Most of us know about carbon emissions and understand the idea of our own individual "carbon footprint," but here is a new concept that seems to be catching on: carbon offsetting. Carbon offsetting seems to be an indirect way to "reduce" one's carbon footprint - by paying someone else to support eco-friendly projects. Below is a fantastic article from Sierra Club Green Home that helps explain what carbon offsetting is, the projects it supports and other useful information, such as how to make a smart pick of company if you do want to support carbon-offseting. Win-win or pay to sin? To read more of this story, and to comment on it, visit the ENN Community Blog at http://blog.enn.com/
Most of us know about carbon emissions and understand the idea of our own individual "carbon footprint," but here is a new concept that seems to be catching on: carbon offsetting. Carbon offsetting seems to be an indirect way to "reduce" one's carbon footprint - by paying someone else to support eco-friendly projects. Below is a fantastic article from Sierra Club Green Home that helps explain what carbon offsetting is, the projects it supports and other useful information, such as how to make a smart pick of company if you do want to support carbon-offseting.
Youâ€™ve seen it in the news: Celebrities are flying all over the globe in private jets, then assuaging their guilty consciences by paying a fee to a company to "offset" their emissions of carbon dioxide and other climate-altering greenhouse gases. Or maybe you've passed a Hummer on the highway with a bumper sticker reading, "My vehicle is carbon neutral." If thatâ€™s not galling enough, there are reports of some of the carbon-offset companies making obscene profits and contributing less than 20% of revenues to emissions-reduction projects. So are carbon offsets nothing but "greenwash"?
Not quite. But this new and booming industry deserves to be treated with a healthy dose of skepticism. The concept is a good oneâ€“carbon offsets give you a way to vote with your dollars. Problem is, right now it can be hard to tell whether your money is actually doing any good. While there are several organizations working to establish standards for offset quality, the industry is largely unregulated, and some offset providers are not delivering on their promises.
Read on to learn about what to look forâ€“and what to look out forâ€“when buying offsets.
What are carbon offsets?
The vendors who offer carbon offsets are middlemen. They take in payments from consumers and companies, take a cut for themselves, and direct the rest to green projects. Of course, when you send your money to an offset vendor, youâ€™re not directly cutting your personal emissionsâ€“youâ€™re just paying for emissions to be cut elsewhere. Greenhouse gases readily mix in the atmosphere, so in theory reducing emissions in another part of the world is as effective as reducing them in your backyard.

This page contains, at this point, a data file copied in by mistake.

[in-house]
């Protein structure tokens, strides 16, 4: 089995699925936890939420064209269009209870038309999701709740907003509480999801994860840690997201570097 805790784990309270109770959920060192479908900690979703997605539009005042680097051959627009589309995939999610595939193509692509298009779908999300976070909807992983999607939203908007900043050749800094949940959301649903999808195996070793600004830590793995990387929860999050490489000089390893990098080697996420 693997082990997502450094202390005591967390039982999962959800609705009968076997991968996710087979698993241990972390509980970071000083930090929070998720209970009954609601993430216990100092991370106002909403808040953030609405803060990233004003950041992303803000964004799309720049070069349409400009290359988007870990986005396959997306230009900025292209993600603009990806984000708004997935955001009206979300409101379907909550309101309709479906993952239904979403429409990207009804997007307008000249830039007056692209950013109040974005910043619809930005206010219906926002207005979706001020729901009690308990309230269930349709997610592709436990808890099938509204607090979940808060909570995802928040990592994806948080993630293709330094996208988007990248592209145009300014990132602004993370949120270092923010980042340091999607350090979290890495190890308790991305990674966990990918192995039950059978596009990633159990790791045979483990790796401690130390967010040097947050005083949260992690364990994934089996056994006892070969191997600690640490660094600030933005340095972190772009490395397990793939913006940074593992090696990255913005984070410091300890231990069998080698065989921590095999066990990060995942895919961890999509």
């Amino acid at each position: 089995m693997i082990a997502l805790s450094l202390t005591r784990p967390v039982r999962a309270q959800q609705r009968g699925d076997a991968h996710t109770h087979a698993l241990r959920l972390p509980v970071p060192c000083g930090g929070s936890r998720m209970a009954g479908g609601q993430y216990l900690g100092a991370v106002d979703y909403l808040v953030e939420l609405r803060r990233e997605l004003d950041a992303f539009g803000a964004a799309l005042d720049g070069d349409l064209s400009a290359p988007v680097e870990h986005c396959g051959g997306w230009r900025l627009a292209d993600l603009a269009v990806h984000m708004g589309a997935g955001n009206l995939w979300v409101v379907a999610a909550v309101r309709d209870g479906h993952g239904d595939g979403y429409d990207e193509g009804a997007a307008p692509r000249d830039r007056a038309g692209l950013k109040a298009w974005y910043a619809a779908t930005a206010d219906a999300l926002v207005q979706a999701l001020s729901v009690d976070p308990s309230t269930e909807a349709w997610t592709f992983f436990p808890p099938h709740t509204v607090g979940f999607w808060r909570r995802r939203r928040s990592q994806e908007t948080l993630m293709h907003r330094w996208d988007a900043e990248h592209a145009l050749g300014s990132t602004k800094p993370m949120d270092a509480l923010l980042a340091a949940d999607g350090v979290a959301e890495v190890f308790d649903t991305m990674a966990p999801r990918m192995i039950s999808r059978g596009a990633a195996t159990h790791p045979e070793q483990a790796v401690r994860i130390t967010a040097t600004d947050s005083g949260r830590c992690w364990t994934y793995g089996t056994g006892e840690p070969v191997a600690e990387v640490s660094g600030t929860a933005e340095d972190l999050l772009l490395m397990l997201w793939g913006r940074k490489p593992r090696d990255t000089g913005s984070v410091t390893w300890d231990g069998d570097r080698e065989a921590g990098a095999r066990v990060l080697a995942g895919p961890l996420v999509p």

Most carbon offset programs are very accommodating, allowing you to offset emissions of a one-time event, like flying across country for your college roommate's wedding, or ongoing emissions, like all the energy used annually by your home and vehicles. With a credit card number and a few clicks of the mouse, you can join the fast-growing world of carbon offsetting.
What types of projects do carbon offsets support?
You can buy carbon offsets that support domestic or international projects. The projects fall into two general categories: those that reduce greenhouse gas emissions and those that pull carbon from the atmosphere (also known as carbon "sequestration").
Emissions-reduction projects include energy-efficiency upgrades at manufacturing plants, and large and small solar and wind power installations.
Carbon sequestration projects include capturing methane from coal mines, animal waste and landfills, as well as forest protection and restoration. Some experts suggest thinking twice about supporting forest-related offset projects because the emissions reductions are more difficult to monitor than energy efficiency or renewable energy projects. To offset emissions, a tree needs to survive for many decades, but the actual carbon savings from a reforestation project may be short-lived. Even if the forest isnâ€™t logged, trees can be killed by disease and fire.
Some offsets support projects in developing countries, such as supplying efficient cooking stoves to replace polluting wood-burning stoves and providing hand-powered pumps to replace dirty diesel-powered pumps for irrigation.
The rest of the article is found here. http://www.sierraclubgreenhome.com/co2-carbon-dioxide-center/guide-to-carbon-offsets/#more-933
To comment on this article, visit the ENN Community Blog at: http://blog.enn.com/